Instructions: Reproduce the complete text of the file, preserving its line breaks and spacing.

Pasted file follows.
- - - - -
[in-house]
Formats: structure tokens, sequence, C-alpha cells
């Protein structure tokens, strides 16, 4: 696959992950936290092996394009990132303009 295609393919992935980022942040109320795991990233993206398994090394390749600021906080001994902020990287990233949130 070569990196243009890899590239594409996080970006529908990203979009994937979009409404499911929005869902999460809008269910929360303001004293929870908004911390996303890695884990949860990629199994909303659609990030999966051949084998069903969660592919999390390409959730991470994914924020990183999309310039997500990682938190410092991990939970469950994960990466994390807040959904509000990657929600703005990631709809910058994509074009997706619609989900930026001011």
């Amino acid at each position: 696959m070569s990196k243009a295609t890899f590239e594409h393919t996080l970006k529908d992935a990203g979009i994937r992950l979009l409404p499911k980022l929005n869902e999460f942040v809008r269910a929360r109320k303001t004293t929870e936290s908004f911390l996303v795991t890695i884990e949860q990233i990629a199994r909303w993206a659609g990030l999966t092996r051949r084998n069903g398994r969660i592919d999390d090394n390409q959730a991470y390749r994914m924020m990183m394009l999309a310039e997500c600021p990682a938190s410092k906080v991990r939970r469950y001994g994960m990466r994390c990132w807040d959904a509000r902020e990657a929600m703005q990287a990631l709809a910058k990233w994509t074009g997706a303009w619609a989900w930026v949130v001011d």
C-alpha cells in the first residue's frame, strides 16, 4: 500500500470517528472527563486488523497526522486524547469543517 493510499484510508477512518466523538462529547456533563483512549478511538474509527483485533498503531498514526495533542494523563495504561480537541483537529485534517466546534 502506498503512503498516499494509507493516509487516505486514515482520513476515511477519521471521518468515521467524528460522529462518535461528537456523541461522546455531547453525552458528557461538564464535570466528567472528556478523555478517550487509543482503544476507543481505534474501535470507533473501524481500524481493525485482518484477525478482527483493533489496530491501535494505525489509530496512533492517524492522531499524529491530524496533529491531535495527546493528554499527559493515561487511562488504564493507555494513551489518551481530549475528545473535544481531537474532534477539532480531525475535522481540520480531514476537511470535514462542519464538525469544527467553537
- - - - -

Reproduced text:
[in-house]
Formats: structure tokens, sequence, C-alpha cells
């Protein structure tokens, strides 16, 4: 696959992950936290092996394009990132303009 295609393919992935980022942040109320795991990233993206398994090394390749600021906080001994902020990287990233949130 070569990196243009890899590239594409996080970006529908990203979009994937979009409404499911929005869902999460809008269910929360303001004293929870908004911390996303890695884990949860990629199994909303659609990030999966051949084998069903969660592919999390390409959730991470994914924020990183999309310039997500990682938190410092991990939970469950994960990466994390807040959904509000990657929600703005990631709809910058994509074009997706619609989900930026001011």
């Amino acid at each position: 696959m070569s990196k243009a295609t890899f590239e594409h393919t996080l970006k529908d992935a990203g979009i994937r992950l979009l409404p499911k980022l929005n869902e999460f942040v809008r269910a929360r109320k303001t004293t929870e936290s908004f911390l996303v795991t890695i884990e949860q990233i990629a199994r909303w993206a659609g990030l999966t092996r051949r084998n069903g398994r969660i592919d999390d090394n390409q959730a991470y390749r994914m924020m990183m394009l999309a310039e997500c600021p990682a938190s410092k906080v991990r939970r469950y001994g994960m990466r994390c990132w807040d959904a509000r902020e990657a929600m703005q990287a990631l709809a910058k990233w994509t074009g997706a303009w619609a989900w930026v949130v001011d």
C-alpha cells in the first residue's frame, strides 16, 4: 500500500470517528472527563486488523497526522486524547469543517 493510499484510508477512518466523538462529547456533563483512549478511538474509527483485533498503531498514526495533542494523563495504561480537541483537529485534517466546534 502506498503512503498516499494509507493516509487516505486514515482520513476515511477519521471521518468515521467524528460522529462518535461528537456523541461522546455531547453525552458528557461538564464535570466528567472528556478523555478517550487509543482503544476507543481505534474501535470507533473501524481500524481493525485482518484477525478482527483493533489496530491501535494505525489509530496512533492517524492522531499524529491530524496533529491531535495527546493528554499527559493515561487511562488504564493507555494513551489518551481530549475528545473535544481531537474532534477539532480531525475535522481540520480531514476537511470535514462542519464538525469544527467553537